For a change, it’s the grandma who has championed the family business, cycling to this side of the border during the blood-drenched Partition. It’s she who is the Sardar (Neena Gupta), the 90-year-old ‘patriarch’ who’ll write her will the way she wants to. Obstinate and cantankerous, like Rishi Kapoor from Kapoor & Sons with a gender change, Sardar has a tongue that runs amok with abuse, ‘Suvar ka bachcha’ being a mild one, and she likes her imported tipple. There’s a cute line later on about the Lahore local giving her the kick she’s missed since the Partition. But of course, that’s not all she has missed.
Writer-director Kaashvie Nair (daughter of 80s’ director Shashilaal Nair) is like a confident chip off the old block as she creates the robust world of the Punjabi with grandson Amreek from Amrika landing in Amritsar for a hearty carnival. With a sprinkling of fun, the grandma-grandson tale that crosses the border into Lahore, tips its hat to Mr India and Sunny Deol’s Gadar in its dialogues and gives heart to the Partition that tore into Sardar’s dream life. As Amreek (Arjun Kapoor), the grandson who’s broken up with his fiancee remarks with tubelight understanding, the hurt he’s experienced for a few days was what Sardar had lived with for 70 years.
In its light moments, there’s general cheekiness like Amreek’s cousin Lovely attempting to score a goal with his high-end, ‘The future is Lovely’ campaign for their family business of Champion Cycles.
But it’s juxtaposed with a heartbreaking Partition track. Sample the one at the Wagah Border when Amreek, to fulfill his grandma’s cherished dream, crosses over to Lahore, the scene mingling with a young Sardar fleeing in the opposite direction into the safety of Amritsar.
There’s a bubbly feel in some of the dialogues like a young tea-seller in Lahore (Mir Mohammed Mehroos) telling off Amreek that chaiwalas in your country aren’t given due recognition.
But you do fleetingly wonder why the likeable chaiwala from Lahore goes out on a limb to help Amreek. At least builder Khan (Masood Akhtar) with his Khan Bakery connection to Amritsar can be understood for actively empathising with Amreek. But perhaps the chaiwala should be unquestioningly accepted as a symbol of the general bonhomie of the Lahori public that cheers Amreek. Especially when he pops up at the right moments, in the right spirit and brings the right spirits too, hic.
But there are inconsistencies in the characterisations. Amreek is introduced as a klutz in the bungling and stumbling with Radha (Rakul Preet Singh), his business partner who runs ‘Gently Gently’ with him in Los Angeles. But once the light-hearted introduction is done with, Amreek’s clumsiness vanishes. It’s the same with his easy crying which is referred to but soon forgotten. We understand that you can’t overdo or overuse the comic traits but their sudden disappearance is an inconsistency.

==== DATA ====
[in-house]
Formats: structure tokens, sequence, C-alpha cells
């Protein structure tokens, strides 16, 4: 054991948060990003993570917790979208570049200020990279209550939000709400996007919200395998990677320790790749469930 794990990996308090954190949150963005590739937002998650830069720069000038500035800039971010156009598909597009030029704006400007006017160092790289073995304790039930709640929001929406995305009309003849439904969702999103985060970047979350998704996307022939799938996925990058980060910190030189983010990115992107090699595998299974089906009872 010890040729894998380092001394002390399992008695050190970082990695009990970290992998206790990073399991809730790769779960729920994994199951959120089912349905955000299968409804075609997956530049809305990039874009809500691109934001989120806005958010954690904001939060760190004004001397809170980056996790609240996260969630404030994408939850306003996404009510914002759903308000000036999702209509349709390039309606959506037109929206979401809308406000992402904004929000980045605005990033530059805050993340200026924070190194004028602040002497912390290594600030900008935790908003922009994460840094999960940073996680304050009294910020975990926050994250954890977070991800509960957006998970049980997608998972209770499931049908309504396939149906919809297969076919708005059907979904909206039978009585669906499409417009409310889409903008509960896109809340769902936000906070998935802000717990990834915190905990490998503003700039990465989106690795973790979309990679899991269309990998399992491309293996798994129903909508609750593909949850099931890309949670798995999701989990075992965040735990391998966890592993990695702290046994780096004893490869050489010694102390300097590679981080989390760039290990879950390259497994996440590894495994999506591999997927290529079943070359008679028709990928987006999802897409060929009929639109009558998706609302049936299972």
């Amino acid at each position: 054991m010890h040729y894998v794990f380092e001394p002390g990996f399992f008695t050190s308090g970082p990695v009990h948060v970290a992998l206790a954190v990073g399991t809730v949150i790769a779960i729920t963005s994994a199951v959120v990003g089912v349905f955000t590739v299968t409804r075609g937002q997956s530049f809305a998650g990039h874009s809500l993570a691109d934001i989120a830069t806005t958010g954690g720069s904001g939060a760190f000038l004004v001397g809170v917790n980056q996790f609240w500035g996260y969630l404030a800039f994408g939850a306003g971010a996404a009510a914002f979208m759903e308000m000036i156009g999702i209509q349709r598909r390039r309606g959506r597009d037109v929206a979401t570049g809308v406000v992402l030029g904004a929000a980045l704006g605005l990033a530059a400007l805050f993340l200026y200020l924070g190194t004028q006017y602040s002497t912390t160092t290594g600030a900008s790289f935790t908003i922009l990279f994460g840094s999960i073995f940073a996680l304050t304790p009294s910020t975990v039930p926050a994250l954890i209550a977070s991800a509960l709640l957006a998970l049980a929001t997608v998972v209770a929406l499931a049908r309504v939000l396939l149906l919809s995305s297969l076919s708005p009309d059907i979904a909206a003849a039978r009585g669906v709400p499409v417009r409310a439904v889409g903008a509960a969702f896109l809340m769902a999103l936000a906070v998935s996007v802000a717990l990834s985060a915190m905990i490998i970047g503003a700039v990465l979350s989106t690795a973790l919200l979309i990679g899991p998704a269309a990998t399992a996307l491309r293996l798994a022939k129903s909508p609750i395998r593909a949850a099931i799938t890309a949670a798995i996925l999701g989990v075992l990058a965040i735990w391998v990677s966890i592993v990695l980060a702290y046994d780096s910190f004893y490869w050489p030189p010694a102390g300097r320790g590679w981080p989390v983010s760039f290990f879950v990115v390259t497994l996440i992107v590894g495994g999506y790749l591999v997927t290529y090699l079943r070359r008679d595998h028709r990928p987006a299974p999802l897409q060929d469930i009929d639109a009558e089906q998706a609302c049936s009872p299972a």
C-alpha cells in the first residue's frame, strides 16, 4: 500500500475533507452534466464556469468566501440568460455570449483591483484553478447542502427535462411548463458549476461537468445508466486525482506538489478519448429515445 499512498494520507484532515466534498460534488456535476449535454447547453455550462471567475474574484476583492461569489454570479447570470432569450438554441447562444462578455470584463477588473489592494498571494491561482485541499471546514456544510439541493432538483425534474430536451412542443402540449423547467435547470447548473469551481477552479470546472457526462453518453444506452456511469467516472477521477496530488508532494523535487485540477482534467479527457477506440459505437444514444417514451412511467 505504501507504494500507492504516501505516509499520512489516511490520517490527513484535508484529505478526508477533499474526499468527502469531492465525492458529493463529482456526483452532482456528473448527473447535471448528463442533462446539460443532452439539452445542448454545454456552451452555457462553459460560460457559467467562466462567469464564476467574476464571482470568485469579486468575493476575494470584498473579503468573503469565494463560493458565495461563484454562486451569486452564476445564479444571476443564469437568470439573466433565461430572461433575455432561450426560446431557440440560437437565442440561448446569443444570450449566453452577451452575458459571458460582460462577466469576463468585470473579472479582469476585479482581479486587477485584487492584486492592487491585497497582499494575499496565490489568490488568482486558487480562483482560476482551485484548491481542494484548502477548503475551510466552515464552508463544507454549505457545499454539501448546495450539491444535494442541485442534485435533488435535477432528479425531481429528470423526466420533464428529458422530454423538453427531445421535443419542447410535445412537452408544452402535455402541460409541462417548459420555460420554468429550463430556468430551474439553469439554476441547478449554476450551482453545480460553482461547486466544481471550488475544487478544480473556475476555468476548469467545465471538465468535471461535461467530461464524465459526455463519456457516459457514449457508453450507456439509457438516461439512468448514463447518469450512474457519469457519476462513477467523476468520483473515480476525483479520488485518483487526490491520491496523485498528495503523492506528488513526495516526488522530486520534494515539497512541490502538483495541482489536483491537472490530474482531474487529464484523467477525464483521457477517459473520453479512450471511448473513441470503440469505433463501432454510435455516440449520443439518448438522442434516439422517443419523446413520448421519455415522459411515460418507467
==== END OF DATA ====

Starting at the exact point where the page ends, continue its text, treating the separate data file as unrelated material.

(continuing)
Amreek begins with his grandma’s lines about a meal being incomplete without pickle, like life without love. He quips that he understands the pickles part but is still to figure out the love bit. Strange since Radha, the love of his life, is right there beside him, wearing his ring. Surely there had to be a ring of emotion between them?
Before they break up, Radha flings at him something about his inability to face his family. You’d think there’s a serious issue out there but it’s all hunky-dory when his dad calls with nary a crease on the family front. So what was that dialogue about?
A video given to the Mayor of Lahore is conveniently left unedited; a major move by Amreek and Radha is pulled off like a student’s weekend project without the semblance of professional planning.
Like Amreek who was dropped from the dining table as a baby, often referred to in the film, maybe somebody in the writing department too got whacked mentally.
But it’s the heart being in the right place that ultimately wins you over. Whether it’s the grandson’s efforts to pull off a big one for his grandma, or Sardar’s heart that was broken and left behind in Lahore, or the Indo-Pak amity and aman, the emotions are all well-fitted.
Also Read: Movie Review: Radhe – Your Most Wanted Bhai
And the feeling of goodness persists even as a swipe is taken at petty ego battles on both sides of the border, and the resistance from the Mayor of Lahore (Kumud Mishra), who has history with Sardar, doesn’t really whip up bitter tension.
Arjun Kapoor is a good fit as a hatta-katta Punjabi munda and there’s an endearing changa munda quality in him that comes through. John Abraham and Aditi Rao Hydari in the pre-Partition flashback give poignancy to Sardar’s yearning for her house in Lahore.
Rakul Preet provides the mandatory dose of romance while being a flagbearer of the empowered woman of today. But it’s feisty Sardar Kaur from Lahore, well played by Neena, who’s the true gender champ of the story.